Dear Mr Kang,

In November, in the process of accumulating what’s now reported to be a 13.47% share in Hanjin-KAL, your KCGI fund issued this statement: “We are not seeking any short-term profits. We aim to enhance the interests of our employees, shareholders and customers through long-term business development.”

I’m a customer – a passenger – and I’d like to do what I can to hold you to that, especially now that Chairman Cho Yang-ho has died unexpectedly and reports suggest you’re about to try to push through major changes.

The truth is, Korean Air is doing a lot of things right when it comes to taking care of even the least of its passengers – and at a time when too many airline managements clearly despise those passengers who, by choice or necessity, travel in the economy cabin.

No more ‘Killer Air’

To start with, when was the last time you heard Korean Air called “Killer Air”? That was its ghoulish nickname two decades ago, thanks to five crashes in five years and a toxic cockpit culture in which copilots were afraid to second-guess their ex-military martinet captains. Management put its act together then and the safety record improved.

Not only that, Korean Air has stood fast – so far – against the unconscionable industry trend of shrinking economy passengers’ seating to the point of inflicting serious pain. Back in the 1970s airlines kept a comfortable 34 to 36 inches of space between seating rows. By now, some companies have dropped that as low as an excruciating 29 inches.

All this came home to me recently when I needed to arrange a Bangkok trip from the US for two passengers – myself and a wife who suffers from curvature of the spine. The wife vowed that if she should board and find she’d drawn a seat as uncomfortable as the one she’d endured on her latest (United) flight from Hawaii to the continental US, she would exit the aircraft and refuse to fly.

Roomier seats

With that incentive, I looked up comparative statistics and found that Korean Air still offers 32 to 34 inches between economy rows on long-haul flights. Reviewers generally praised its economy seats.

I bought the tickets and crossed my fingers. On the feeder flight from New Orleans it seemed a bad omen when a smarty-pants Delta flight attendant slandered our destination city:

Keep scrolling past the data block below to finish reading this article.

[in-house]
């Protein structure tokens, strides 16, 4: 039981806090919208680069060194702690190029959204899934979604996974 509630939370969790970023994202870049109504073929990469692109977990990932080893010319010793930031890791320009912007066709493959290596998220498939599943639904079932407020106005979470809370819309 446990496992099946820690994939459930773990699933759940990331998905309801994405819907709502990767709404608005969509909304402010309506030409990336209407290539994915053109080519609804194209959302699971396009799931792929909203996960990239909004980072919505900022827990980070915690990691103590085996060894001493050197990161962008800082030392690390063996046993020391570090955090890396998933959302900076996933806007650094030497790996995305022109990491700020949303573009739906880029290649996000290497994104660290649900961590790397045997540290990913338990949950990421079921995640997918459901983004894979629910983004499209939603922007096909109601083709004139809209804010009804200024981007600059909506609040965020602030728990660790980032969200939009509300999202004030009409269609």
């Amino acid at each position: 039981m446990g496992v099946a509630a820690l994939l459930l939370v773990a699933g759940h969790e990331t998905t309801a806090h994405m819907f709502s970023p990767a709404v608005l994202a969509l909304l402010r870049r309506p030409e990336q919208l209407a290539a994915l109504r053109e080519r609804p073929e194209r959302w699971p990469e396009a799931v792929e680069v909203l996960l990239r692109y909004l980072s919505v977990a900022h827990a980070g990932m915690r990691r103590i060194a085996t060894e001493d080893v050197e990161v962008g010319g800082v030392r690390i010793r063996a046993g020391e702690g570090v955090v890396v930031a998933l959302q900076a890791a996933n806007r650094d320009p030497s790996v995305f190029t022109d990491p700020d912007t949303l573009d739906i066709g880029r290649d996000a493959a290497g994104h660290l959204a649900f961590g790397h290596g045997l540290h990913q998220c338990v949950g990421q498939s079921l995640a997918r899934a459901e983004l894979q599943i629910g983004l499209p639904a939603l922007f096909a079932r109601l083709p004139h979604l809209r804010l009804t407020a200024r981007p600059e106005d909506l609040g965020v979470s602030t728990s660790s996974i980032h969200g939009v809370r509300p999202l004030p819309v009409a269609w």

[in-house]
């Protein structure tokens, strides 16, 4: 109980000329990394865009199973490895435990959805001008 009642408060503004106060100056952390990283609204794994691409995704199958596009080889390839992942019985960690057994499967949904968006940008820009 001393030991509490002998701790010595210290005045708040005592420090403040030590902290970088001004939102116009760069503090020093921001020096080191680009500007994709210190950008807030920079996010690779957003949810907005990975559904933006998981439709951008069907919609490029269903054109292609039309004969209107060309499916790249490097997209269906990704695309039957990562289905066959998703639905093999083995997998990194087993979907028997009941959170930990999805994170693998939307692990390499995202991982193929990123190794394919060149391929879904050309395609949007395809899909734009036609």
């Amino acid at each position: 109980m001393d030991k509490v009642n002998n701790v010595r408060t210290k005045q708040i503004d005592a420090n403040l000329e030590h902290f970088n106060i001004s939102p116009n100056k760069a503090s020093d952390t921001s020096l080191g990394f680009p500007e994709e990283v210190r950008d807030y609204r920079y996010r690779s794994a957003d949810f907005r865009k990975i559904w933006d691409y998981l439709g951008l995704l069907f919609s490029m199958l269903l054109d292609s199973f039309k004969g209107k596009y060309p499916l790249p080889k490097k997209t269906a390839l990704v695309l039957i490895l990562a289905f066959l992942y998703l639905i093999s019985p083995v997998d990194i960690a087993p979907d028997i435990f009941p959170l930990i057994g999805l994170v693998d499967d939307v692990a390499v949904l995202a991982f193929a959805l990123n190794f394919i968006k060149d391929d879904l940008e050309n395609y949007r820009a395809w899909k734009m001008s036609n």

“Where are you two going?”

“Bangkok.”

Roll of eyes. “Oh, I’m sorry.”

But once we were on a Korean Air plane, headed from Atlanta to Incheon via the North Pole, it was clear I’d made the right decision. My wife was smiling. Here’s her summary:

“Seats were much more comfortable than the flight I’d taken from Hawaii. Flight attendants were more active. They answered passengers’ summonses promptly. Alcohol was free (but limited). More meals were offered. Unlike the new United aircraft, the Korean Air planes still had movie screens and the passengers didn’t have to bring their own devices to watch movies.”

Gentler tone

She appreciated the overall softer, gentler tone of the Korean Air service. “The airline didn’t hassle sleeping passengers by startling them with announcements to buckle seatbelts because of turbulence.”

I know you’re wondering now: But what about the “nut rage” incident back in 2014? The late Chairman Cho’s daughter Hyun-ah, a Korean Air vice-president flying first class from New York, was so infuriated when her macadamia nuts were not served on a silver tray that she ordered the captain to taxi back to the terminal so the cabin attendant who had served her could be removed from the flight.

In January of this year, you, Mr Kang, alluded to that and other incidents when you criticized the Cho family, the controlling shareholders, for “tyrannical behavior” and “arrogant and bossy attitude.” No doubt, and rightly, you want some things to change. But please think hard for a moment about that nut rage incident.

Yes, the daughter behaved outrageously and abominably. No, employees shouldn’t have to endure such abuse. But please recall that this was a case in which bad management behavior was directed to maintaining high standards of passenger service.

Maintaining those high standards, Mr Kang, is the goal we customers want management to pursue – nicely, of course – regardless of who’s in charge next.

Yours sincerely,

Bradley K Martin

Bradley Martin is the author of Nuclear Blues, a novel set in North Korea.